Do you remember the last day? You know what I’m talking about. The last day of your life before everything you thought your future was going to be… shifted.
My hospital bag was packed, and I stood in my unborn son’s nursery, taking in the sight. His crib was set up, lovingly displayed with the bedding set I had painstakingly picked out for him. His changing table was stocked with custom-ordered diapers, while personalized, decorated, block letters adorned the windowsill, spelling out his name: Jackson.
I rubbed my belly out of habit, excitement, and nervousness. After tomorrow, he would be here, inhabiting all the places we’d imagined him in for months. We’d be a family of four!
My parents were in town, so my mom made us dinner, and I tried not to cry as I played with my 2-year-old daughter– the last evening she would ever be an only child. I’ll admit I cried as I put her to bed that night. She had absolutely no idea of the changes that were in store for her the next day, and I only hoped she would be able to process them and adapt.
If only I had known the changes that were in store for me, too.
I finished the evening by drifting off to sleep listening to Lock Up on MSNBC, the show that interviews inmates in maximum security prisons. Not the most cheerful thing to watch the night before you bring a human being into the world, but it was mine and my husband’s nightly ritual. It was comforting.
The next day, at 6:15 p.m., when our miracle baby arrived, our world shifted ever so slightly, and each time a doctor turned to us and began a sentence with, “It seems Jackson’s [insert whatever organ pops into your head] works a bit differently, and he will need [insert special mechanism, procedure, surgery] to fix it,” it shifted a bit more.
At this point, with his long list of anomalies, our little world–the Engels’ personal corner of existence–was completely upside down. Left was right, right was wrong, and the future was fuzzy, dim, and out of focus.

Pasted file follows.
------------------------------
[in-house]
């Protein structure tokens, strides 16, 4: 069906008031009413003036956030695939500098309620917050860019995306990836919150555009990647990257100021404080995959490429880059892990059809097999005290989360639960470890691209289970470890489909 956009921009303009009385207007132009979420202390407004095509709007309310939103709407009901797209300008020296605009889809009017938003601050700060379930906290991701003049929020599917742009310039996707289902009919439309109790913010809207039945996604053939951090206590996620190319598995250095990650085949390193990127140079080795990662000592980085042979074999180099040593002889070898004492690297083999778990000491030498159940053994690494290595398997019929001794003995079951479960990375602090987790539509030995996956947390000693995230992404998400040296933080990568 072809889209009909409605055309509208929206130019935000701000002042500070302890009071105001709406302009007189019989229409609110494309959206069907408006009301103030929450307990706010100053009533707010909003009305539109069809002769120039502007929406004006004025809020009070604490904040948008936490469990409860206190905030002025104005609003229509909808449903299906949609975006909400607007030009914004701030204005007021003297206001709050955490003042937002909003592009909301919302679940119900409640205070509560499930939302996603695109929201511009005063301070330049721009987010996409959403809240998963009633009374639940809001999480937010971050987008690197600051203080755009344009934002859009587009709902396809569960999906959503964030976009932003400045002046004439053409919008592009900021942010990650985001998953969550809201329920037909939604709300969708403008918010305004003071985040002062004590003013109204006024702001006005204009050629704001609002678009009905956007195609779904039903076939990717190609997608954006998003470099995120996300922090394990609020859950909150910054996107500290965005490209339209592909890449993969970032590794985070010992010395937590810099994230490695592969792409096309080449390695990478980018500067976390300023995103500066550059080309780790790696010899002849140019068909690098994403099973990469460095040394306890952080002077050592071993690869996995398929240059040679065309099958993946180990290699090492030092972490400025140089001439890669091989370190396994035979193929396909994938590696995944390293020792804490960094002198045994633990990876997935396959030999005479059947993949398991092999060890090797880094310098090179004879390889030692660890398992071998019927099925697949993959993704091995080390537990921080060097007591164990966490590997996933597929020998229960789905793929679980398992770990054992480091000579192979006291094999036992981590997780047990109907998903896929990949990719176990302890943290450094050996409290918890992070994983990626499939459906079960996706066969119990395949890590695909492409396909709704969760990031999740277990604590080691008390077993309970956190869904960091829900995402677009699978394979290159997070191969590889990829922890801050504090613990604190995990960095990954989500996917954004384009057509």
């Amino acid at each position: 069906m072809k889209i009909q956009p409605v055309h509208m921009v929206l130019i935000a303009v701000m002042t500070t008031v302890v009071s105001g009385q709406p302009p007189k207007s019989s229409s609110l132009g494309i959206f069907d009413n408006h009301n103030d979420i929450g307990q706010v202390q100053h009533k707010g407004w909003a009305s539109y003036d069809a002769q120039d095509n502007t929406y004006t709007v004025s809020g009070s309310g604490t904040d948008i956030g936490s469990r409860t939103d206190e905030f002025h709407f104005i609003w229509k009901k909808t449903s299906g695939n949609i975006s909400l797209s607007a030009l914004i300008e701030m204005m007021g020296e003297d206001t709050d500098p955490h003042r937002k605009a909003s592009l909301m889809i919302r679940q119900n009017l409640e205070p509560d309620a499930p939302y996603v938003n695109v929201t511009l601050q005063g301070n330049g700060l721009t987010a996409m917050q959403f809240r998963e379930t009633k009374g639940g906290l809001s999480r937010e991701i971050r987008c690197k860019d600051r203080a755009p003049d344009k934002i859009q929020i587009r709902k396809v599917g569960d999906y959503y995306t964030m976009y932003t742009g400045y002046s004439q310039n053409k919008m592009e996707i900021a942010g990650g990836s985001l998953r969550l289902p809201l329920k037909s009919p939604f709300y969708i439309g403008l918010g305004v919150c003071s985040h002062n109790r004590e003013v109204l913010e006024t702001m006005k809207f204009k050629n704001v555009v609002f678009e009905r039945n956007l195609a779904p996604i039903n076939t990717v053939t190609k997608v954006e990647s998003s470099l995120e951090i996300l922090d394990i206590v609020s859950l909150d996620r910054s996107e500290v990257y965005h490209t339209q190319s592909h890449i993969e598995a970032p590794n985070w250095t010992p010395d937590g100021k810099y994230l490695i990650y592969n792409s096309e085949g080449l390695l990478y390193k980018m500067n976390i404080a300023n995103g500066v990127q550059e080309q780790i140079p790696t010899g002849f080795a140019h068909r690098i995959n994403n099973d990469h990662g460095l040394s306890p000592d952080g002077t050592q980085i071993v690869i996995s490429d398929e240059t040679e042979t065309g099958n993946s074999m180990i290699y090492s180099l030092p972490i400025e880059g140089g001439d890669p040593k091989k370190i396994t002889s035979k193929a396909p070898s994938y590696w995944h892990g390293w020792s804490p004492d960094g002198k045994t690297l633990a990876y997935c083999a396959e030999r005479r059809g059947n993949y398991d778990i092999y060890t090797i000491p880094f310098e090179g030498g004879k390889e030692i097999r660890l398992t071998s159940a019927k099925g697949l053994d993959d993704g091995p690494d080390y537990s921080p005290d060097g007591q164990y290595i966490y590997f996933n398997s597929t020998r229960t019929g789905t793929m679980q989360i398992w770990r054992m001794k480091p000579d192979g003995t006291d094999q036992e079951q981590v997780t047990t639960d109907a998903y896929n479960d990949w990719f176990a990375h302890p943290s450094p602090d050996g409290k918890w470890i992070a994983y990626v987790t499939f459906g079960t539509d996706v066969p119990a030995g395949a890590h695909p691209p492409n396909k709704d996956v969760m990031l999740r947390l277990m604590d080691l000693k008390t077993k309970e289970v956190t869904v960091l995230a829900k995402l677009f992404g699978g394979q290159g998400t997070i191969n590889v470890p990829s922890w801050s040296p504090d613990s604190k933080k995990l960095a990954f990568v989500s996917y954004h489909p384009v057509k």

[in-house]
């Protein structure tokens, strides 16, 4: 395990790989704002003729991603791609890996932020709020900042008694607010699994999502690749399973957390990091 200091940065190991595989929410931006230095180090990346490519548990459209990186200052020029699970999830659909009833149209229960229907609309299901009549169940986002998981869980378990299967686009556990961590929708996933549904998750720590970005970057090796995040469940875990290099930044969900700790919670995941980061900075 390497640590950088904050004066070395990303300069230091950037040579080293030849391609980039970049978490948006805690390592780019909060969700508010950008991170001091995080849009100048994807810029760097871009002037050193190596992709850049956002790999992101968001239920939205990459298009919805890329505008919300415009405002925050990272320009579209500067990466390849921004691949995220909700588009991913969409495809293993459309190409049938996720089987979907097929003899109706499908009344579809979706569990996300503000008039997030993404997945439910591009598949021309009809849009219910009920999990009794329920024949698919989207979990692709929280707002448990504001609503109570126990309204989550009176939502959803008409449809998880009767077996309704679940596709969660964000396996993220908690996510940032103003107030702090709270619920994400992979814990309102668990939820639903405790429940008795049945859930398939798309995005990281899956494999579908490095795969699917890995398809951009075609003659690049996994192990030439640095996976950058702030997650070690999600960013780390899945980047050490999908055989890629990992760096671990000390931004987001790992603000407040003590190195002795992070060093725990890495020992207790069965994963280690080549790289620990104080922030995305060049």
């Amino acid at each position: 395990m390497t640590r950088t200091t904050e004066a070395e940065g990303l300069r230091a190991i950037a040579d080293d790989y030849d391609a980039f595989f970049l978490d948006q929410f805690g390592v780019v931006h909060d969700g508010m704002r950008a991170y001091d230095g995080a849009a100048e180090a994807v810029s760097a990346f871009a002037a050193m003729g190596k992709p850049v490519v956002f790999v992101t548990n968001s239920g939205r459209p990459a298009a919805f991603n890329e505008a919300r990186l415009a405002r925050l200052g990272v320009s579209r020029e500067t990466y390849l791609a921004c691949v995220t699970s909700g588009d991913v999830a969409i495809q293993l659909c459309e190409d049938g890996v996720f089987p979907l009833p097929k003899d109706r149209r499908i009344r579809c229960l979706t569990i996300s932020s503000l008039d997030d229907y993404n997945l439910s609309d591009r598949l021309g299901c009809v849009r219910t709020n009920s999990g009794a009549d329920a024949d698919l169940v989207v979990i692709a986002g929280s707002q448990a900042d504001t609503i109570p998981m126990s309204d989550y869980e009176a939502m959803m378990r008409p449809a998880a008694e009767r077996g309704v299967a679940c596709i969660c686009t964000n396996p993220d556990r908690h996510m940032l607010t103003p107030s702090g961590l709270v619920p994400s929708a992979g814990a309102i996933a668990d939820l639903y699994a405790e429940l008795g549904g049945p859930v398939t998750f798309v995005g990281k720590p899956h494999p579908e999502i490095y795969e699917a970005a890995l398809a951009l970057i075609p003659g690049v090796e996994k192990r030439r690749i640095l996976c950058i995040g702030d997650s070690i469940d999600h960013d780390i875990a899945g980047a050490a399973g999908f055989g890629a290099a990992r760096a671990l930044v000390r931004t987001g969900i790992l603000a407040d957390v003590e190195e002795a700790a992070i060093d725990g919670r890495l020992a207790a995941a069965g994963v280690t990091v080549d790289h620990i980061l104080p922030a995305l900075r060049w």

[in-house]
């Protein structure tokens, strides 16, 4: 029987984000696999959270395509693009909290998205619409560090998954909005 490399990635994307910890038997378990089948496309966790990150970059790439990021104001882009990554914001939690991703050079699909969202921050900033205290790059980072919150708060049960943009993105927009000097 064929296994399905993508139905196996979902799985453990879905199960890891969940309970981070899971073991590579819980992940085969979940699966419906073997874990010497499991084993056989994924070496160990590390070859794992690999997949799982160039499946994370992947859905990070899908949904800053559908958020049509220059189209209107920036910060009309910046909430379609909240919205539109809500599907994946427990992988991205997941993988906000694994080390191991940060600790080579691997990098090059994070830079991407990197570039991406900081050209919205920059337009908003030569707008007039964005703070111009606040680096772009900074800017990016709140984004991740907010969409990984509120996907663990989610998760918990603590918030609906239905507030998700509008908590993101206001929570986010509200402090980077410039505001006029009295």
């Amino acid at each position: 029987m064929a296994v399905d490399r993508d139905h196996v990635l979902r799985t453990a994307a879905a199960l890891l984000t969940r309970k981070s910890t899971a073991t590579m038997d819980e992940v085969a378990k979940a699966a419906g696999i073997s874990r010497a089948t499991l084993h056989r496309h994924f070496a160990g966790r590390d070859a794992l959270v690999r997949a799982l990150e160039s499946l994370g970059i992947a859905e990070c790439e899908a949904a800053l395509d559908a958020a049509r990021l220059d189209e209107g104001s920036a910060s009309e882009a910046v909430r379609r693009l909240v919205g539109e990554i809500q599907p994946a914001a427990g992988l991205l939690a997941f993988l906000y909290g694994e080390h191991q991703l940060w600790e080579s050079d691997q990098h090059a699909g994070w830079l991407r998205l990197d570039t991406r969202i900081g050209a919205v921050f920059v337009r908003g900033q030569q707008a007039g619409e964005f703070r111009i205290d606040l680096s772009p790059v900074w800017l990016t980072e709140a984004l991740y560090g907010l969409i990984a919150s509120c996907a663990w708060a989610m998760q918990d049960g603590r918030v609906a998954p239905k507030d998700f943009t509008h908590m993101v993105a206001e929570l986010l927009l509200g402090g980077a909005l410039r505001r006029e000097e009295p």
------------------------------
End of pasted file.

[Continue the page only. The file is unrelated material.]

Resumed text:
It will, eventually, become clear again. The clouds will evaporate, and we will feel the sun light up our lives once more: it will happen. We are in the middle of complete uncertainty, and are scared of the unknown… but who isn’t?
That day, though… that last day before everything changed, will be seared into my memory, forever. Before I knew what a VSD was, or before I knew the terror of researching chromosomal abnormalities. Before I knew what it was like to hook up a feeding tube to my son’s stomach, or before I felt the guilt of either leaving my daughter to stay at the hospital, or leaving my son at the hospital to see my daughter.
That last day is painful to remember, because, looking back, it’s like a pot of water on the stove. You know, at some point, the pressure will build, and explode into chaos, but the water in the pot has no idea. I was the water, stroking my belly, just ready to become a mother for the second time, while the universe shook its head, knowing the next day would be a game changer…
… a world shifter.